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How to work together as new parents during the newborn phase

Welcoming a baby into the world is one of the most exciting experiences a parent can go through. Can it also be one of the scariest and most exhausting? Of course! The good news is that you’re not going to go through it alone. Know that any struggles you may have with a newborn are normal and that other parents have gotten through it before. From getting less sleep than you were used to, to postpartum struggles, to learning how to share the responsibilities of coparenting, it won’t be a comfortable experience to start. But you’ll keep learning as you go and things will get easier as you get into a groove.

After you give birth, you’re going to need all the help you can get. Your body has just gone through one of the most difficult things physically you can imagine, and it will take a while to physically recover. No matter your birth experience, you’ll need support afterwards, both mentally and physically. There are some things you have to do on your own — namely breastfeeding or pumping — but even some of the parts of those processes you can get help with. And make sure to ask for that help because the newborn phase is hard. If it’s your first baby, there are a lot of things to figure out. If it’s your second or third or even tenth, and you have a pretty good handle on processes, that doesn’t necessarily mean this new baby will be easier to take care of because all babies are different.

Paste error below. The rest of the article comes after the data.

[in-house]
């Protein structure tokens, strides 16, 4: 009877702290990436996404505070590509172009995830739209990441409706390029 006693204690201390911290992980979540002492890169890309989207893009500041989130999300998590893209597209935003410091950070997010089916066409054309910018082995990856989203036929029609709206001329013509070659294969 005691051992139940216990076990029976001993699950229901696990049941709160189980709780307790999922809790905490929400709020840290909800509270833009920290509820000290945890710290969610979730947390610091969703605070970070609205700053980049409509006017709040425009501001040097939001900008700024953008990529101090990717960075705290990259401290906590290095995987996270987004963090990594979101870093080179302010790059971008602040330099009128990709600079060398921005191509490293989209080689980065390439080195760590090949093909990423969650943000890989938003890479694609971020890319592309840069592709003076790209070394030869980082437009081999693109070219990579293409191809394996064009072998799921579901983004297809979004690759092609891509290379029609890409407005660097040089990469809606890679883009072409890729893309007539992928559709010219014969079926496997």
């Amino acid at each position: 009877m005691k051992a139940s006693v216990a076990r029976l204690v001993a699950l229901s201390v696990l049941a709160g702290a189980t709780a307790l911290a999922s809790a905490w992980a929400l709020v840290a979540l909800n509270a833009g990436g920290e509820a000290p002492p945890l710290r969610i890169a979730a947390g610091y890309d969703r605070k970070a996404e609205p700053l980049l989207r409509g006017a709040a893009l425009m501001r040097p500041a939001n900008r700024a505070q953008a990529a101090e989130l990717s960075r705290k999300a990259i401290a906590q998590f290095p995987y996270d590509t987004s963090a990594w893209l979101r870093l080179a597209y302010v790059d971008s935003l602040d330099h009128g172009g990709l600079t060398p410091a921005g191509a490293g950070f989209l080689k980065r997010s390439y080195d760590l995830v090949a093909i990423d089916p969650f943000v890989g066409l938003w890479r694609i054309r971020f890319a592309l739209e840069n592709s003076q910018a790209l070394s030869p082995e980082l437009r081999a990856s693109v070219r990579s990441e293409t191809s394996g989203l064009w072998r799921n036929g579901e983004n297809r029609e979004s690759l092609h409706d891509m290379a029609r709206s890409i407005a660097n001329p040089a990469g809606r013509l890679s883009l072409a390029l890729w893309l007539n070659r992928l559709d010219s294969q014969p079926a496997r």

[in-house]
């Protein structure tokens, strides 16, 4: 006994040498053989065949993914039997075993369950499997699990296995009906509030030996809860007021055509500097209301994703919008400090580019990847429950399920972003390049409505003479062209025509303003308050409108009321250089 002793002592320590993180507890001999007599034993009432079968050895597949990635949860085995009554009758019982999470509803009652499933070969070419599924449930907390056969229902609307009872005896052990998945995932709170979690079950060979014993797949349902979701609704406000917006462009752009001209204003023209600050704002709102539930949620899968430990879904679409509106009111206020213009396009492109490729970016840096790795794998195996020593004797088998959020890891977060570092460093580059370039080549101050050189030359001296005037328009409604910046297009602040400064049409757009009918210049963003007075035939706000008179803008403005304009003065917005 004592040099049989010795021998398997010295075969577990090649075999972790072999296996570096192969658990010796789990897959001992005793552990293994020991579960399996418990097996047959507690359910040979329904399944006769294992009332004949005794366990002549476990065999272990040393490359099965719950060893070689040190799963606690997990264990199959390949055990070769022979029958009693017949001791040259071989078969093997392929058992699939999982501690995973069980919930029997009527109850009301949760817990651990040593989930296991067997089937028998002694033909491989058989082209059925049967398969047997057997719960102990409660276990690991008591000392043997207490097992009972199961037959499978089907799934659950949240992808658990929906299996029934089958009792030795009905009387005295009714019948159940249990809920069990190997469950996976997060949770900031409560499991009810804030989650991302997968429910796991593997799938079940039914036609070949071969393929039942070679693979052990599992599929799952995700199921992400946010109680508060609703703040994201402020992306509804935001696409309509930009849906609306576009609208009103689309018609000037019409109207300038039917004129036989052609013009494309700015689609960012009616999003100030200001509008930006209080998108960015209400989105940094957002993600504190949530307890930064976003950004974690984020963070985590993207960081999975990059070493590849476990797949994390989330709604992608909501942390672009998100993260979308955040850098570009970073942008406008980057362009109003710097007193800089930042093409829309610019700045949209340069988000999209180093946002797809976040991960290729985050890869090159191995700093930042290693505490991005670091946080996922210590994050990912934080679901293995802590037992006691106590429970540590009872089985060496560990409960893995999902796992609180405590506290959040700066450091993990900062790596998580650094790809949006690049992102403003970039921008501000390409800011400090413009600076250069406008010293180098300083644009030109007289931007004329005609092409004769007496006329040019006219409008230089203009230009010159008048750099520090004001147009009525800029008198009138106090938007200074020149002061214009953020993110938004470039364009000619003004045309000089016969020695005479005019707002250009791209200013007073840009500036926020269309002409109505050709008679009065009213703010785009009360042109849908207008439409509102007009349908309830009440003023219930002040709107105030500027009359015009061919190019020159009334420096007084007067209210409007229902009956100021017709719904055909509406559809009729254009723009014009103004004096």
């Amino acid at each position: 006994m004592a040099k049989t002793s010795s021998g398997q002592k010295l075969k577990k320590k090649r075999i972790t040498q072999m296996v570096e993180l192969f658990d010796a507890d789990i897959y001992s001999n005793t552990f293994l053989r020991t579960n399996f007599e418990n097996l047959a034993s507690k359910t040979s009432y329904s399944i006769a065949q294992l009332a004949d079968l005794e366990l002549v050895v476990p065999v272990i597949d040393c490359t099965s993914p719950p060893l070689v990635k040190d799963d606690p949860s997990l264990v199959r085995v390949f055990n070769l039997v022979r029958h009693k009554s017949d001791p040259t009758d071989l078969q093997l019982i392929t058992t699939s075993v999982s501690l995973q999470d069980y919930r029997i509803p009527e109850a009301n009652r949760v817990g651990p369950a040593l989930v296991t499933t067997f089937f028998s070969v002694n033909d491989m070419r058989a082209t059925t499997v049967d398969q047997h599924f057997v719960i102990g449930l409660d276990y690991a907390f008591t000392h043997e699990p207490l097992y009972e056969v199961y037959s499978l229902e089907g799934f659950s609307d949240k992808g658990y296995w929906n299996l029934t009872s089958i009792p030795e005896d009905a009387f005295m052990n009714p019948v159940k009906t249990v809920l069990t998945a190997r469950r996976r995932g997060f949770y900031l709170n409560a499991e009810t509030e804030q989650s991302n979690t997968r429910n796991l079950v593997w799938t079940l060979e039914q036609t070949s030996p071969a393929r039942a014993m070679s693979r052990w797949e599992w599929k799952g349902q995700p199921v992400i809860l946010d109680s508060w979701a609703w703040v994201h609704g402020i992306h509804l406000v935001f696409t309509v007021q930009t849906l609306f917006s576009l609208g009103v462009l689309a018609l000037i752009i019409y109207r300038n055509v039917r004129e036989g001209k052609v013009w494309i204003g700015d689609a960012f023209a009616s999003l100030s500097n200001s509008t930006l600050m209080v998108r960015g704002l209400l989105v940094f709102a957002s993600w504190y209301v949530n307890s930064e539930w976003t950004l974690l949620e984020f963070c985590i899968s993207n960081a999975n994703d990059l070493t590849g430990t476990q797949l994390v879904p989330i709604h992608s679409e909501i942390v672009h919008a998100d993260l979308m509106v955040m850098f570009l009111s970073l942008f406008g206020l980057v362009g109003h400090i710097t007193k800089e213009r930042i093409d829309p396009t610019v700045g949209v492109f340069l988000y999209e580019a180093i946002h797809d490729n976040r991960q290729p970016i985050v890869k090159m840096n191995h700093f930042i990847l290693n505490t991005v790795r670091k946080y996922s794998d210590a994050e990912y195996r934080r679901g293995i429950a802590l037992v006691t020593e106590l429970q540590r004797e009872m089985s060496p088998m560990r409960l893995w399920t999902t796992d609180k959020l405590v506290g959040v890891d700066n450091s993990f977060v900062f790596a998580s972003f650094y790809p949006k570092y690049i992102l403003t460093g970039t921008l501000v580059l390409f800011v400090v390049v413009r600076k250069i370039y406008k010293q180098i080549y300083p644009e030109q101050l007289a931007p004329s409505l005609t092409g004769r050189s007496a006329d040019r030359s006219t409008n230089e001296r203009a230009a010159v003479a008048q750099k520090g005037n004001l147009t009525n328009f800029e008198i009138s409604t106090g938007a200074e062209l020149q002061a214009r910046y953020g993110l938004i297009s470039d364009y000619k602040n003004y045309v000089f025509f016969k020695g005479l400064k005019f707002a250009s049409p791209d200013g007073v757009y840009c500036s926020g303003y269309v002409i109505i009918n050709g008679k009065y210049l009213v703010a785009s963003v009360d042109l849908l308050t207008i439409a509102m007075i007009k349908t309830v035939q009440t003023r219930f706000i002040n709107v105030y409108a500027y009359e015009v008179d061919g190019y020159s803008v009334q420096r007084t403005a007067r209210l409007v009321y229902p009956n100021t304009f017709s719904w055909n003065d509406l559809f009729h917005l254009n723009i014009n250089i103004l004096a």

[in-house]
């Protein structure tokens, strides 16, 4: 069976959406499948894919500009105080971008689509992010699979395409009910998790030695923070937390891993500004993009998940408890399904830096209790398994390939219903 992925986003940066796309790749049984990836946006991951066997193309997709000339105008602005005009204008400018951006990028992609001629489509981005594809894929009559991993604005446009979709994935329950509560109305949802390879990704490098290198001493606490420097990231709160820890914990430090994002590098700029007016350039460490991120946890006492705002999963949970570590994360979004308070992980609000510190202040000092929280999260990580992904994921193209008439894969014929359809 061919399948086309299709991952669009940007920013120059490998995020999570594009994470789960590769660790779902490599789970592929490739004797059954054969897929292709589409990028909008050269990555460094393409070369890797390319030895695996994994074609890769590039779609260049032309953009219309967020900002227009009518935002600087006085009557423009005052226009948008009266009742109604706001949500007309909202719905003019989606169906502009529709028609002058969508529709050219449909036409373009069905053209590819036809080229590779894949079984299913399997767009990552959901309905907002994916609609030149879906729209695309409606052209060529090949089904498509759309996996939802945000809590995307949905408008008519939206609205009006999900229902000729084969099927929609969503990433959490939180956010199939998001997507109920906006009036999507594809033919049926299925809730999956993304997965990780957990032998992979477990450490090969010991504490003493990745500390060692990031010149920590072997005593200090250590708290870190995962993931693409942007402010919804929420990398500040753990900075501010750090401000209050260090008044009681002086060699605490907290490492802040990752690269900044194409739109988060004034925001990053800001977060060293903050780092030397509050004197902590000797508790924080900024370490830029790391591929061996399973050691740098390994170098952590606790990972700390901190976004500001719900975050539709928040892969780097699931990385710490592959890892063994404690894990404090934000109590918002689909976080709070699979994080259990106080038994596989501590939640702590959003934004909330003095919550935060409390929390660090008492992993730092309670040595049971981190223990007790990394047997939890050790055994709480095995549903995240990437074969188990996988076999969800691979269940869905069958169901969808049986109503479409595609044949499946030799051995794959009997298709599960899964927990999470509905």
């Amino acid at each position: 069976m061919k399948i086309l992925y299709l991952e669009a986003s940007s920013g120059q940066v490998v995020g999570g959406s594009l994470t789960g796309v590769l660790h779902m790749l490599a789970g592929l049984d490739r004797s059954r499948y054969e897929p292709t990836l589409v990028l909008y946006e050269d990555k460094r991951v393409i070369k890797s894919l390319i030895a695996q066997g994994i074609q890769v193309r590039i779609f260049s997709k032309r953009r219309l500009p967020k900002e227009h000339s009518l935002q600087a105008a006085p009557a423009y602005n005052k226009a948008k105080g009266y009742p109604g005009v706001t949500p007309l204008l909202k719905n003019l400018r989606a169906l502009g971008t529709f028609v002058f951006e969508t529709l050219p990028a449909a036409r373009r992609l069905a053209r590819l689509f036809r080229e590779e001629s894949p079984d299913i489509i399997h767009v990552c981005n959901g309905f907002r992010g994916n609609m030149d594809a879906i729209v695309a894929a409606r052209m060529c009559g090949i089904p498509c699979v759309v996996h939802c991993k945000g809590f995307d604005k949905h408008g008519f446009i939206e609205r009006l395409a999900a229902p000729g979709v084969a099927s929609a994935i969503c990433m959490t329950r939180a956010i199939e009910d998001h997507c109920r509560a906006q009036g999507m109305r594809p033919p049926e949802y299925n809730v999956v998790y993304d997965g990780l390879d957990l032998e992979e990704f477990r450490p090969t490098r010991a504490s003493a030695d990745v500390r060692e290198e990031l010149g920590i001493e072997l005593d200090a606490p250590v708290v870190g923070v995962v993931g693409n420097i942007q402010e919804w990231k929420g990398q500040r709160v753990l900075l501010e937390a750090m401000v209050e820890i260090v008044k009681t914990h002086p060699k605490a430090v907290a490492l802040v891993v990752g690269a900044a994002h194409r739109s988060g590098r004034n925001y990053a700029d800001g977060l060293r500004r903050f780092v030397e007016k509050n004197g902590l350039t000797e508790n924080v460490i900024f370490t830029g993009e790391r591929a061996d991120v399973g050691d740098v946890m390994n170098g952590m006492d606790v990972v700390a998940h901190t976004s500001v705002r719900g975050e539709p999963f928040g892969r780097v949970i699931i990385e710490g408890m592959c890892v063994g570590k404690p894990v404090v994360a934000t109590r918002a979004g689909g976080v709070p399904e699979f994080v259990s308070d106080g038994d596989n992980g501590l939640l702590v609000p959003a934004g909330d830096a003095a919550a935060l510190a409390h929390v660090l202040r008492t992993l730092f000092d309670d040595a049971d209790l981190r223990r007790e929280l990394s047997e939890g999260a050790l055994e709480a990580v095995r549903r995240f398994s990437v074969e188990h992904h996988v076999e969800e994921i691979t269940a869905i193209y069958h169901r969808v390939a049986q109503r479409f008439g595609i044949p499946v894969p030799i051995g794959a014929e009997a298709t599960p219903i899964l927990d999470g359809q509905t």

When it comes to division of coparenting responsibilities, it’s helpful to discuss ahead of time plans for who will be responsible for what. Sharing responsibilities goes a long way toward avoiding mental and physical exhaustion, especially during your postpartum period, and having one partner feel like they’re taking on too many tasks.

Split nighttime duties

This may be one of the biggest ones to discuss ahead of time — but to also be flexible with. It can be tough to get out of bed multiple times a night to feed baby — especially when they’re eating every few hours. Find a solution to split this duty how it works best for you. Are you a night owl and your partner an early riser? Use those timings to your advantage for feedings and changings and any time baby is crying. For example, you can take the first half of the night and your partner takes the second half. Or did you have a tough time at home with baby on a specific day, or your partner has an important meeting at work the next day? Take both of your needs into consideration. Sleeping in separate beds has become more common for couples. If you and your partner are each comfortable taking a full night of baby duties at any point, try sleeping in separate beds on occasions when one person really needs that good night’s sleep.

Share feeding responsibilities

While breastfeeding heavily relies on mama, split other feeding duties. If your baby is one who takes a long time to eat, it can feel like you’re alone with this responsibility. While you’re prepping for the next feeding session, can your partner help before or after? Maybe your partner can burp baby or walk them around when you’re done feeding and they can take over feeding any time there is bottle feeding.